Putting the relevant person at the heart of our planning
23 Jul, 2021
As part of the preparatory work being undertaken to implement the Assisted Decision-Making (Capacity) Act, 2015, we engaged with potential service users to assist us in the design of the most appropriate and user-friendly interface to use for people using our new services.
The feedback from potential service users of the Decision Support Service (DSS) is an essential element in developing our IT system to ensure it works in a manner that best meets their needs.
We commissioned Inclusion Ireland to undertake a consultation with persons with disabilities to explore their needs and preferences in using digital systems. The consultation consisted of online focus groups held over several weeks where people freely expressed their opinions and outlined their priorities as they welcomed the introduction of the new service.
We intend to launch a modern, public-facing, and ‘digital-first’ system. We must ensure that the system is user friendly and accessible, therefore capturing the views of self-advocates is an essential early step in its design.
Our Director of the DSS, Áine Flynn, said: “knowledge surrounding the DSS, how it will be delivered, and whom it will support is quite limited at this stage. This is to be expected as we have not yet rolled out our full public information and awareness-raising campaign. On commencement of the service in mid-2022, it is our intention to engage early and often with our various stakeholders to ensure that the service is easy to use, accessible and that appropriate supports are in place”.
Prior to the focus groups taking place, Inclusion Ireland created easy to read information which was sent to participants so they could prepare and seek support if needed. The information was created in partnership with a group of self-advocates to ensure accessibility.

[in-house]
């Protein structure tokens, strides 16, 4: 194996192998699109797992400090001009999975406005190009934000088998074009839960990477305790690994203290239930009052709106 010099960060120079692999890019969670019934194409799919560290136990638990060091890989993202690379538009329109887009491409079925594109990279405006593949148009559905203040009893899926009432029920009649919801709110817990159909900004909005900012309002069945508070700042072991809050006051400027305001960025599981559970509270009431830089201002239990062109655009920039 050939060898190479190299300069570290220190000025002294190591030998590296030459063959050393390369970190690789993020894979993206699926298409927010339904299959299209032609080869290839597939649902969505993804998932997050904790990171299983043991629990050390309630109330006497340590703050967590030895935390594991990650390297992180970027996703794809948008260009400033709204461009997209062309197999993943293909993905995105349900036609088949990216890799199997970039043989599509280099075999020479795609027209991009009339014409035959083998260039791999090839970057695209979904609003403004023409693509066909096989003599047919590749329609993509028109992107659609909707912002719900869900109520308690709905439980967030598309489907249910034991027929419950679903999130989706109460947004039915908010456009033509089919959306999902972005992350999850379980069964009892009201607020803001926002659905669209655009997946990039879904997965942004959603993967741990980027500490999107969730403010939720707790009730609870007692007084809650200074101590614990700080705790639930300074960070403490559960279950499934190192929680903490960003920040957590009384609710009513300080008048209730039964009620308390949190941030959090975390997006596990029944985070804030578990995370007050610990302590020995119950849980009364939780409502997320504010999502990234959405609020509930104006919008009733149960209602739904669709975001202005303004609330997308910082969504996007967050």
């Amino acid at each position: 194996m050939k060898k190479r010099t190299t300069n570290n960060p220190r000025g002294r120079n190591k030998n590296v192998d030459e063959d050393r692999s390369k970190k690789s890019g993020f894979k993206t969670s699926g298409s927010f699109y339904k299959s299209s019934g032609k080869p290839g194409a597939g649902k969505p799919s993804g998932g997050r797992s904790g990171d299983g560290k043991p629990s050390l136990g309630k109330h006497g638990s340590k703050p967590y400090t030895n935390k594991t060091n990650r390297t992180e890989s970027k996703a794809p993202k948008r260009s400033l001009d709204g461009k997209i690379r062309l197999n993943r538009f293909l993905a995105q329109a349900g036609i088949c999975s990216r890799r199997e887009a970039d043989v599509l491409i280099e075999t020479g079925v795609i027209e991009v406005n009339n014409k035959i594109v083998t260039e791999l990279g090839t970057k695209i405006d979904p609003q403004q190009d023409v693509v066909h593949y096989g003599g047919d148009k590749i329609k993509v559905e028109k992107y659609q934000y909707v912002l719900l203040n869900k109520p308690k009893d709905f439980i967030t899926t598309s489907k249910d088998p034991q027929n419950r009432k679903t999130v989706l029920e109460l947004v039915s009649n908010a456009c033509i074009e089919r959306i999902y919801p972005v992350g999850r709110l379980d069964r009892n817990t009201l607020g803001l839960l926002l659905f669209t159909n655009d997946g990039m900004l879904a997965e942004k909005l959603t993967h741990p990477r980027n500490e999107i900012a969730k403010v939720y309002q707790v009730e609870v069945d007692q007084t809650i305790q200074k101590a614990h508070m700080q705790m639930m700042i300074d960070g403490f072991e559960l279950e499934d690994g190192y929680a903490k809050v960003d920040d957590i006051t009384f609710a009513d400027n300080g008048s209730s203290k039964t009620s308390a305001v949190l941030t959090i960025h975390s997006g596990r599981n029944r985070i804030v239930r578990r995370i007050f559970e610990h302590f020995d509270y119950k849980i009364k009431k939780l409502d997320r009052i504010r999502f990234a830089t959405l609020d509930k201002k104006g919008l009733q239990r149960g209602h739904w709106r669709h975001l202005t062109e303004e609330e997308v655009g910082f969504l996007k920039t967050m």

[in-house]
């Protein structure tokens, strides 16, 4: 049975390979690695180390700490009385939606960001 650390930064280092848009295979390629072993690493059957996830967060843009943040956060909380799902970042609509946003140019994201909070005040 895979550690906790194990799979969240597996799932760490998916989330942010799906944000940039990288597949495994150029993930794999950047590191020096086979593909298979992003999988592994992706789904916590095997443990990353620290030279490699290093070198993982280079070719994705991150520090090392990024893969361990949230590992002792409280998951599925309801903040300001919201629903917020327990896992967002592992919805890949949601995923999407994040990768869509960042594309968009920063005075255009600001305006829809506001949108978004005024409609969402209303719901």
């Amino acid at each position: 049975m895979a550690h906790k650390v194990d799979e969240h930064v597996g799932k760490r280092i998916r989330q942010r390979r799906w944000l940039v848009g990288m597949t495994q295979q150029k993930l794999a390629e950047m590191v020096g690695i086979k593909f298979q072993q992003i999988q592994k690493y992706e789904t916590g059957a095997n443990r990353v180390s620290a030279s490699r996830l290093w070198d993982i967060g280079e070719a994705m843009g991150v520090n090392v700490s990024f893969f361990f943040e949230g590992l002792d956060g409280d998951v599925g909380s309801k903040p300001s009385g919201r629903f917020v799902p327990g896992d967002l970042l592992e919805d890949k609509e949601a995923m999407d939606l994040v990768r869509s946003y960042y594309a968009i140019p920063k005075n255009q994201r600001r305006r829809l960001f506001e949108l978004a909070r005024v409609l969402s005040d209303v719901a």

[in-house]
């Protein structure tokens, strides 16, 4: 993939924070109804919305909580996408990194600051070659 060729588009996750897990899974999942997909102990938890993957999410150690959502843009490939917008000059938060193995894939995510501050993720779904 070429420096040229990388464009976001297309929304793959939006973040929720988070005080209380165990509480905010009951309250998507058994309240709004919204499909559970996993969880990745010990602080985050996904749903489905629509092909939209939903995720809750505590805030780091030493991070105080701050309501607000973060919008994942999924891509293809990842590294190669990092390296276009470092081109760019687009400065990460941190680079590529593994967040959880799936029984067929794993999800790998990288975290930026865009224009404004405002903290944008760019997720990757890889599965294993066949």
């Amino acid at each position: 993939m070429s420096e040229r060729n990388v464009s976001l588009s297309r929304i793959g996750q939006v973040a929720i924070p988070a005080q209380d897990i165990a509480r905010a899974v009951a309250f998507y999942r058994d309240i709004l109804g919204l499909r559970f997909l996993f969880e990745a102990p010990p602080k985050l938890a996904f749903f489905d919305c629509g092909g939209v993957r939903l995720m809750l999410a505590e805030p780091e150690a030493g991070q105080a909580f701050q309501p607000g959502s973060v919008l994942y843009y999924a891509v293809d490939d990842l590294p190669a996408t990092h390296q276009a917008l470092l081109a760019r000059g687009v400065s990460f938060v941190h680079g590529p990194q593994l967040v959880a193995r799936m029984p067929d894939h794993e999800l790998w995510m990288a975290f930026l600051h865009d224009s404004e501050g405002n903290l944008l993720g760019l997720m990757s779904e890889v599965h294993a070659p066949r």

Overall, 42 people participated in the consultation, from over 10 different counties, representing a mix of gender, age and disability type. Persons with intellectual disability, mental health difficulties, and autism spectrum disorder participated in the focus groups.
Participants engaged freely, sharing their thoughts and experiences during the focus groups. They raised challenges for us to consider around accessibility to hardware, broadband speed, data protection and information provision. They also presented issues for our consideration such as familiarity with mobile communications, preferred social media channels, familiarity with platforms for online meetings, and the importance of having their own documentation securely stored in one location.
“The information we gathered during this consultation was invaluable and will inform our design and guide the development of our online portal and register,” said Ms Flynn. “Also, the consultation provided the opportunity to ascertain what participants knew about the DSS, their expectations of the service, their communication and information preferences, and how they would like to interact with the service going forward.”
It is planned to undertake further consultation and practical testing as the system is developed to ensure it is user-friendly for the relevant person.